Citing the importance of international trade, particularly with Mexico and Canada, for the American economy, the U.S. Chamber of Commerce, big business interests in general, and agricultural associations such as the National Corn Growers Association (NCGA), are all lobbying Congress to ratify the U.S.-Mexico-Canada Agreement (USMCA). While one can sympathize with the desire to increase the bottom line of U.S. businesses involved in exports, such as the corn growers, no concern whatsoever is expressed about the adverse effect such agreements as USMCA and NAFTA have on the continued national sovereignty of the United States (and, for that matter, Mexico and Canada).
Tom Donahue, president of the U.S. Chamber of Commerce, took the occasion of his “State of American Business” speech to ask the Trump administration to not only drop tariffs on steel and aluminum from Canada and Mexico, but explained that this was important to do so as to advance the “free trade” agenda with even more nations.
“This would be an encouraging sign for all trading partners, including those we’re pursuing new market-opening agreements with, like Japan, the U.K. and the European Union,” Donahue said.
About three dozen business associations have linked in a lobbying effort to pressure Congress to ratify USMCA as quickly as possible, according to Politico.
NCGA not only supports USMCA, it opposes any action by the United States. to withdraw from NAFTA before it is fully replaced by the USMCA. NCGA argues that NAFTA has been very helpful for America’s corn farmers. According to NCGA, corn exports to Mexico and Canada have increased 300 percent since NAFTA’s creation in 1994.
NCGA opposes President Donald Trump’s threat to pull out of NAFTA as a way of pressuring Congress to approve USMCA. With recent corn exports to Mexico up 13 percent during 2017-2018, NCGA argues that it would put those vital corn markets at risk.
While it is typical for “free trade” advocates to tout this or that economic “benefit,” they seem to have little concern for the effect such deals as NAFTA, USMCA, TPP, and others have in diminishing the national sovereignty of the United States. Unfortunately, many otherwise conservative-leaning Americans laud “free trade” deals because they mistakenly believe they have something to do with free enterprise — but this is not true.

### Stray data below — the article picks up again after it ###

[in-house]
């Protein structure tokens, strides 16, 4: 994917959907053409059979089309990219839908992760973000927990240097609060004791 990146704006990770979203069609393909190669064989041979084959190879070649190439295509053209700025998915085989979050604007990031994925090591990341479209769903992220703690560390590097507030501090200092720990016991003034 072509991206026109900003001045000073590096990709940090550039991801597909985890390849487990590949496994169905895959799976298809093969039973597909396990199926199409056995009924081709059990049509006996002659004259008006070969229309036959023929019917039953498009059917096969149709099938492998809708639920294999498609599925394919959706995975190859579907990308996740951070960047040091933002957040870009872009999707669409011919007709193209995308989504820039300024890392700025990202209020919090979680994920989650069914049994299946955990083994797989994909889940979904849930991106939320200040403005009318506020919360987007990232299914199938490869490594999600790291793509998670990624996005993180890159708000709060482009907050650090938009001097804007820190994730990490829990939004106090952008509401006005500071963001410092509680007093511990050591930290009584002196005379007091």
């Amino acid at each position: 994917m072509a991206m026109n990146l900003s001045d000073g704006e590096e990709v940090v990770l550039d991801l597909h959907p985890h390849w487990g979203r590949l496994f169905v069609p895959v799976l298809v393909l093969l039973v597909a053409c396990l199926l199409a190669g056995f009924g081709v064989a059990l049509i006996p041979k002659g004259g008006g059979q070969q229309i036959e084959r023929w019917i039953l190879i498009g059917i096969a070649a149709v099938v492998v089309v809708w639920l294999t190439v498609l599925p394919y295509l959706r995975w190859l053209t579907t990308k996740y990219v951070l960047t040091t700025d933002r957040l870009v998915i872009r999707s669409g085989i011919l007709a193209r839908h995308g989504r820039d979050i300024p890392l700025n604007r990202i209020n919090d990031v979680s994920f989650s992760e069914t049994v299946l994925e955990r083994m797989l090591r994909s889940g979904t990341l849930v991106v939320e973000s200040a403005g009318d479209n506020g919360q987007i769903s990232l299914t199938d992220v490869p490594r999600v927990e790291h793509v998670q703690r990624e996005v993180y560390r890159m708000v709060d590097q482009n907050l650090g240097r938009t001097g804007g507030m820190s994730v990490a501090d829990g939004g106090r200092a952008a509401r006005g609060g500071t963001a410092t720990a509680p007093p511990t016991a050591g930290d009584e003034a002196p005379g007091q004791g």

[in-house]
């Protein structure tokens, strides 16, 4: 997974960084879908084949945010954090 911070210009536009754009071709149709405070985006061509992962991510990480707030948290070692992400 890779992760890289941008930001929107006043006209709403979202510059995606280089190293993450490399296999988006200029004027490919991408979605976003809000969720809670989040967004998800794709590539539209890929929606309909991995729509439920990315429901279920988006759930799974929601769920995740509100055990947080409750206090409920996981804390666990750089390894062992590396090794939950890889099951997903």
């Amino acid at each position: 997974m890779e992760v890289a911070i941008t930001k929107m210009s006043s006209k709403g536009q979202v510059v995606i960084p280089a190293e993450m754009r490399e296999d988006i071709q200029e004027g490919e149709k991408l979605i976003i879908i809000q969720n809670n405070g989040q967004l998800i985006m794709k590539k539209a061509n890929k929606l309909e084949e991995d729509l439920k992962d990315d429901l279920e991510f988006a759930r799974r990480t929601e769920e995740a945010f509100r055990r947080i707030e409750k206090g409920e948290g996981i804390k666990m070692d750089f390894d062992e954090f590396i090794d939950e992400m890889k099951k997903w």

Deals such as NAFTA and USMCA are government-managed trade deals, rather than examples of laissez-faire. Worse than that, they necessarily create new governmental structures above that of national governments, including the U.S. government and the governments of the 50 states.
When Trump ran for president in 2016, he rightly criticized not only NAFTA, but also President Obama’s Trans-Pacific Partnership (TPP). Three days after taking office, Trump directed the U.S. Trade Representative (USTR) “to permanently withdraw the United States from TPP negotiations.” This heartened those Americans who understand that these “free trade” agreements threaten our nation’s continued independence and alarmed the globalists who see them as building blocks to a world government, often referred to as a “new world order.”
A question that those who are sincerely conservative should ask themselves is, if these “trade deals” were really examples of free enterprise at work, then why do some of the world’s most left-wing and socialistic politicians support them? For example, Canadian Foreign Affairs Minister Chrystia Freeland praised Trump’s USMCA as “a very progressive trade agreement.” In our own country, Senate Minority Leader Chuck Schumer (D-N.Y.), who otherwise uses every opportunity to oppose Trump, heaped praise upon the president, saying that Trump “deserved praise” for his USMCA.
When one reads the details of USMCA, it is easy to understand why leftists such as Schumer and Freeland like it. Among the new chapters of USMCA not found in the original NAFTA are provisions on labor and the environment. Chapter 23 on “Labor” places the three signatory nations under the control of the International Labor Organization (ILO) by specifically committing them to the ILO’s Declaration on Fundamental Principles and Rights at Work (1998) and the Declaration on Social Justice for a Fair Globalization of 2008.
Increasingly, all in the name of “free trade,” Congress has repealed American laws to please international bodies. The 1946 Agricultural Marketing Act required meat producers to include a country of origin (COOL) label for any pork or beef sold in America. But when Canada protested that the COOL violated rules promulgated by the World Trade Organization (WTO), Congress meekly repealed the law, 300-131, in 2015.
With Britain struggling to leave the increasingly authoritarian European Union (EU), and other countries in the EU pushing back against the EU’s continued efforts to reduce the independence of its members, Americans should note that many want a similar super-state for North America, which would be called the North American Union (NAU).
Yet, for some, the surrender of our national sovereignty is worth it if it means a better bottom line for some multinational corporations. As English statesman John Harrington said, “Treason doth never prosper: what’s the reason? Why, if it prosper, none dare call it treason.”
Has the track record of these mega-corporations indicated, in any way, that they care more about the national sovereignty of the United States than about the compensations of their top executives?
In the end, the average American will not prosper from multilateral trade deals, but it is all within the game plan of international socialists, such as Karl Marx. In 1848, he spoke approvingly of “free trade,” arguing that it “breaks up old nationalities,” and “hastens the social revolution.”
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